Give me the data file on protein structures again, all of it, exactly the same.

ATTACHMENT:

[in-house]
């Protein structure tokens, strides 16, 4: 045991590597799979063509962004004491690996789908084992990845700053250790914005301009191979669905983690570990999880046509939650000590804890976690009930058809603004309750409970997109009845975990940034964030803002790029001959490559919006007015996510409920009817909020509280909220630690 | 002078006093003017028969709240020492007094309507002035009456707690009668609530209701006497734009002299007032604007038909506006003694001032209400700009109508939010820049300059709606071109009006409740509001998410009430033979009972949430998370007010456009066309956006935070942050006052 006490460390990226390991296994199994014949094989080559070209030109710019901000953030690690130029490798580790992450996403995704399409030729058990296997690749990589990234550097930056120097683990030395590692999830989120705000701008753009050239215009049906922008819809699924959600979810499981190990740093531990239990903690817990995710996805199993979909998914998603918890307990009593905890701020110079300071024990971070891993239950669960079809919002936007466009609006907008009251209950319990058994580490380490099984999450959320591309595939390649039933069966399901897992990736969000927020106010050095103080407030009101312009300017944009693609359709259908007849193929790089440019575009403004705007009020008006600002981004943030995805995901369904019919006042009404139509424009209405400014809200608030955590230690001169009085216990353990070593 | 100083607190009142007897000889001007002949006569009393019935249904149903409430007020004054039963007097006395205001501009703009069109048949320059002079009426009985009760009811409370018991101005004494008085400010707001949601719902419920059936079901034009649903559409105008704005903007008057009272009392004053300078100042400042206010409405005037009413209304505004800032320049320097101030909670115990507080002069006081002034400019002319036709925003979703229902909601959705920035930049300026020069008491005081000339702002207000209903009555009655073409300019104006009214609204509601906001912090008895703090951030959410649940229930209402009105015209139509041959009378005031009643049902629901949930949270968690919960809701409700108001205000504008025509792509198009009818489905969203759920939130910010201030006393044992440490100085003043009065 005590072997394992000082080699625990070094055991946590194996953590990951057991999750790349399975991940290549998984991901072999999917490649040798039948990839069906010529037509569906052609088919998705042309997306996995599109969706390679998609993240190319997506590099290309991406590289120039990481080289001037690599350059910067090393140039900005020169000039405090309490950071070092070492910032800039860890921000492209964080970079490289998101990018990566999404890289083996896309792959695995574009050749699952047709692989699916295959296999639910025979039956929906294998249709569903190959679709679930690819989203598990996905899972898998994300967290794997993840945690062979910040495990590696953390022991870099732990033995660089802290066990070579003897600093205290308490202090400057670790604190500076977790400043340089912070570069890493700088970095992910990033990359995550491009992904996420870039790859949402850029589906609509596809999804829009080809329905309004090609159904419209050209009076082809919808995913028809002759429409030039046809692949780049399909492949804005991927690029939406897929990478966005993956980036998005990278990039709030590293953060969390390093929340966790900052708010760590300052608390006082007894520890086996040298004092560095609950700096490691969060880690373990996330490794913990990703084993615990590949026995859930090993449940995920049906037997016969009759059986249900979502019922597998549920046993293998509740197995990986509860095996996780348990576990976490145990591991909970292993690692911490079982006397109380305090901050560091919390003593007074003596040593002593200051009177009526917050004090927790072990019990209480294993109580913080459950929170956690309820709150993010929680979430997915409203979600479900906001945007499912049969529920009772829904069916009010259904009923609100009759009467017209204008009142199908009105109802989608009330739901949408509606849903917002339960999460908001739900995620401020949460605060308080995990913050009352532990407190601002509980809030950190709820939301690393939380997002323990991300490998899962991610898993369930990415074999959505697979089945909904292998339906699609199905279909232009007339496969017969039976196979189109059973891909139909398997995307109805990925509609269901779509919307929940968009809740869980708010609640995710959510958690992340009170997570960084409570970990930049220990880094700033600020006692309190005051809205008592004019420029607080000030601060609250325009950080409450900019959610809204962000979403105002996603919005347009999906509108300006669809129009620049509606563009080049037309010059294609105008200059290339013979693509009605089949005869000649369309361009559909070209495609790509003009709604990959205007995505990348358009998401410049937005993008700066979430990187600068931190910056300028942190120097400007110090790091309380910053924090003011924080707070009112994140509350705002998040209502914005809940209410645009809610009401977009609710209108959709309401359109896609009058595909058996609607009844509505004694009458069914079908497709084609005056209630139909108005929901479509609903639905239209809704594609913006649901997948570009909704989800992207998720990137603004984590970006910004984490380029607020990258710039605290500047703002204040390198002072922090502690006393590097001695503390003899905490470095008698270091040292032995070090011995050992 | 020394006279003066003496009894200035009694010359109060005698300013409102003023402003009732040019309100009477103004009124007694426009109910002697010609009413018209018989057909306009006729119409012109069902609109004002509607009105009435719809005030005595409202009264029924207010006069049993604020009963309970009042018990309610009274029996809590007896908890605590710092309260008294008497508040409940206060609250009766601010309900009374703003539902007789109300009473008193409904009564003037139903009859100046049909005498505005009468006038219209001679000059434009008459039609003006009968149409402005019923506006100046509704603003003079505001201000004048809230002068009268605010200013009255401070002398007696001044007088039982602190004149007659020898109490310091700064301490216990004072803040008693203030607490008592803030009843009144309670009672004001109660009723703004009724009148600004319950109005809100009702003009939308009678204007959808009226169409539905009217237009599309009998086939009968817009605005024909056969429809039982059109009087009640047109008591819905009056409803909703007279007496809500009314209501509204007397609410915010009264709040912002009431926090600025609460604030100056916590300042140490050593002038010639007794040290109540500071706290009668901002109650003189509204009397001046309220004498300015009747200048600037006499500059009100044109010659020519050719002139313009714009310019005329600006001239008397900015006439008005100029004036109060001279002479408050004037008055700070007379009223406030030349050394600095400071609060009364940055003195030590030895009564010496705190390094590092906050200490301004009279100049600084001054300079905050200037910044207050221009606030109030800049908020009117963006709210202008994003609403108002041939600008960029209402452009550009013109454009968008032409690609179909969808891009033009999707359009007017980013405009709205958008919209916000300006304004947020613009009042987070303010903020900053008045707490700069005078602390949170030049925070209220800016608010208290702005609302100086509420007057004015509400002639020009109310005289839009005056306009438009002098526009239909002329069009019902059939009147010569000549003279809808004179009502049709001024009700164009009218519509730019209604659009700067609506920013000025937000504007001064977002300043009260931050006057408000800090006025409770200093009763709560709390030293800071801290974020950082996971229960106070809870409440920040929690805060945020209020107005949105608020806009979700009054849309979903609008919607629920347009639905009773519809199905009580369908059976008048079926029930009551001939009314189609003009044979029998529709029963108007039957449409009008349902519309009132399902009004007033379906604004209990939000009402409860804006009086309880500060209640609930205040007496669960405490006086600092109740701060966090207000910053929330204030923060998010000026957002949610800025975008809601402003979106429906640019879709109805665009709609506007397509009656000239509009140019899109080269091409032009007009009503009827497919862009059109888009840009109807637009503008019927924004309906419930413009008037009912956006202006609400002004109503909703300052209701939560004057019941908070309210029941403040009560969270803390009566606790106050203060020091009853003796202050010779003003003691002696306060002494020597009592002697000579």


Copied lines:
[in-house]
């Protein structure tokens, strides 16, 4: 045991590597799979063509962004004491690996789908084992990845700053250790914005301009191979669905983690570990999880046509939650000590804890976690009930058809603004309750409970997109009845975990940034964030803002790029001959490559919006007015996510409920009817909020509280909220630690 | 002078006093003017028969709240020492007094309507002035009456707690009668609530209701006497734009002299007032604007038909506006003694001032209400700009109508939010820049300059709606071109009006409740509001998410009430033979009972949430998370007010456009066309956006935070942050006052 006490460390990226390991296994199994014949094989080559070209030109710019901000953030690690130029490798580790992450996403995704399409030729058990296997690749990589990234550097930056120097683990030395590692999830989120705000701008753009050239215009049906922008819809699924959600979810499981190990740093531990239990903690817990995710996805199993979909998914998603918890307990009593905890701020110079300071024990971070891993239950669960079809919002936007466009609006907008009251209950319990058994580490380490099984999450959320591309595939390649039933069966399901897992990736969000927020106010050095103080407030009101312009300017944009693609359709259908007849193929790089440019575009403004705007009020008006600002981004943030995805995901369904019919006042009404139509424009209405400014809200608030955590230690001169009085216990353990070593 | 100083607190009142007897000889001007002949006569009393019935249904149903409430007020004054039963007097006395205001501009703009069109048949320059002079009426009985009760009811409370018991101005004494008085400010707001949601719902419920059936079901034009649903559409105008704005903007008057009272009392004053300078100042400042206010409405005037009413209304505004800032320049320097101030909670115990507080002069006081002034400019002319036709925003979703229902909601959705920035930049300026020069008491005081000339702002207000209903009555009655073409300019104006009214609204509601906001912090008895703090951030959410649940229930209402009105015209139509041959009378005031009643049902629901949930949270968690919960809701409700108001205000504008025509792509198009009818489905969203759920939130910010201030006393044992440490100085003043009065 005590072997394992000082080699625990070094055991946590194996953590990951057991999750790349399975991940290549998984991901072999999917490649040798039948990839069906010529037509569906052609088919998705042309997306996995599109969706390679998609993240190319997506590099290309991406590289120039990481080289001037690599350059910067090393140039900005020169000039405090309490950071070092070492910032800039860890921000492209964080970079490289998101990018990566999404890289083996896309792959695995574009050749699952047709692989699916295959296999639910025979039956929906294998249709569903190959679709679930690819989203598990996905899972898998994300967290794997993840945690062979910040495990590696953390022991870099732990033995660089802290066990070579003897600093205290308490202090400057670790604190500076977790400043340089912070570069890493700088970095992910990033990359995550491009992904996420870039790859949402850029589906609509596809999804829009080809329905309004090609159904419209050209009076082809919808995913028809002759429409030039046809692949780049399909492949804005991927690029939406897929990478966005993956980036998005990278990039709030590293953060969390390093929340966790900052708010760590300052608390006082007894520890086996040298004092560095609950700096490691969060880690373990996330490794913990990703084993615990590949026995859930090993449940995920049906037997016969009759059986249900979502019922597998549920046993293998509740197995990986509860095996996780348990576990976490145990591991909970292993690692911490079982006397109380305090901050560091919390003593007074003596040593002593200051009177009526917050004090927790072990019990209480294993109580913080459950929170956690309820709150993010929680979430997915409203979600479900906001945007499912049969529920009772829904069916009010259904009923609100009759009467017209204008009142199908009105109802989608009330739901949408509606849903917002339960999460908001739900995620401020949460605060308080995990913050009352532990407190601002509980809030950190709820939301690393939380997002323990991300490998899962991610898993369930990415074999959505697979089945909904292998339906699609199905279909232009007339496969017969039976196979189109059973891909139909398997995307109805990925509609269901779509919307929940968009809740869980708010609640995710959510958690992340009170997570960084409570970990930049220990880094700033600020006692309190005051809205008592004019420029607080000030601060609250325009950080409450900019959610809204962000979403105002996603919005347009999906509108300006669809129009620049509606563009080049037309010059294609105008200059290339013979693509009605089949005869000649369309361009559909070209495609790509003009709604990959205007995505990348358009998401410049937005993008700066979430990187600068931190910056300028942190120097400007110090790091309380910053924090003011924080707070009112994140509350705002998040209502914005809940209410645009809610009401977009609710209108959709309401359109896609009058595909058996609607009844509505004694009458069914079908497709084609005056209630139909108005929901479509609903639905239209809704594609913006649901997948570009909704989800992207998720990137603004984590970006910004984490380029607020990258710039605290500047703002204040390198002072922090502690006393590097001695503390003899905490470095008698270091040292032995070090011995050992 | 020394006279003066003496009894200035009694010359109060005698300013409102003023402003009732040019309100009477103004009124007694426009109910002697010609009413018209018989057909306009006729119409012109069902609109004002509607009105009435719809005030005595409202009264029924207010006069049993604020009963309970009042018990309610009274029996809590007896908890605590710092309260008294008497508040409940206060609250009766601010309900009374703003539902007789109300009473008193409904009564003037139903009859100046049909005498505005009468006038219209001679000059434009008459039609003006009968149409402005019923506006100046509704603003003079505001201000004048809230002068009268605010200013009255401070002398007696001044007088039982602190004149007659020898109490310091700064301490216990004072803040008693203030607490008592803030009843009144309670009672004001109660009723703004009724009148600004319950109005809100009702003009939308009678204007959808009226169409539905009217237009599309009998086939009968817009605005024909056969429809039982059109009087009640047109008591819905009056409803909703007279007496809500009314209501509204007397609410915010009264709040912002009431926090600025609460604030100056916590300042140490050593002038010639007794040290109540500071706290009668901002109650003189509204009397001046309220004498300015009747200048600037006499500059009100044109010659020519050719002139313009714009310019005329600006001239008397900015006439008005100029004036109060001279002479408050004037008055700070007379009223406030030349050394600095400071609060009364940055003195030590030895009564010496705190390094590092906050200490301004009279100049600084001054300079905050200037910044207050221009606030109030800049908020009117963006709210202008994003609403108002041939600008960029209402452009550009013109454009968008032409690609179909969808891009033009999707359009007017980013405009709205958008919209916000300006304004947020613009009042987070303010903020900053008045707490700069005078602390949170030049925070209220800016608010208290702005609302100086509420007057004015509400002639020009109310005289839009005056306009438009002098526009239909002329069009019902059939009147010569000549003279809808004179009502049709001024009700164009009218519509730019209604659009700067609506920013000025937000504007001064977002300043009260931050006057408000800090006025409770200093009763709560709390030293800071801290974020950082996971229960106070809870409440920040929690805060945020209020107005949105608020806009979700009054849309979903609008919607629920347009639905009773519809199905009580369908059976008048079926029930009551001939009314189609003009044979029998529709029963108007039957449409009008349902519309009132399902009004007033379906604004209990939000009402409860804006009086309880500060209640609930205040007496669960405490006086600092109740701060966090207000910053929330204030923060998010000026957002949610800025975008809601402003979106429906640019879709109805665009709609506007397509009656000239509009140019899109080269091409032009007009009503009827497919862009059109888009840009109807637009503008019927924004309906419930413009008037009912956006202006609400002004109503909703300052209701939560004057019941908070309210029941403040009560969270803390009566606790106050203060020091009853003796202050010779003003003691002696306060002494020597009592002697000579």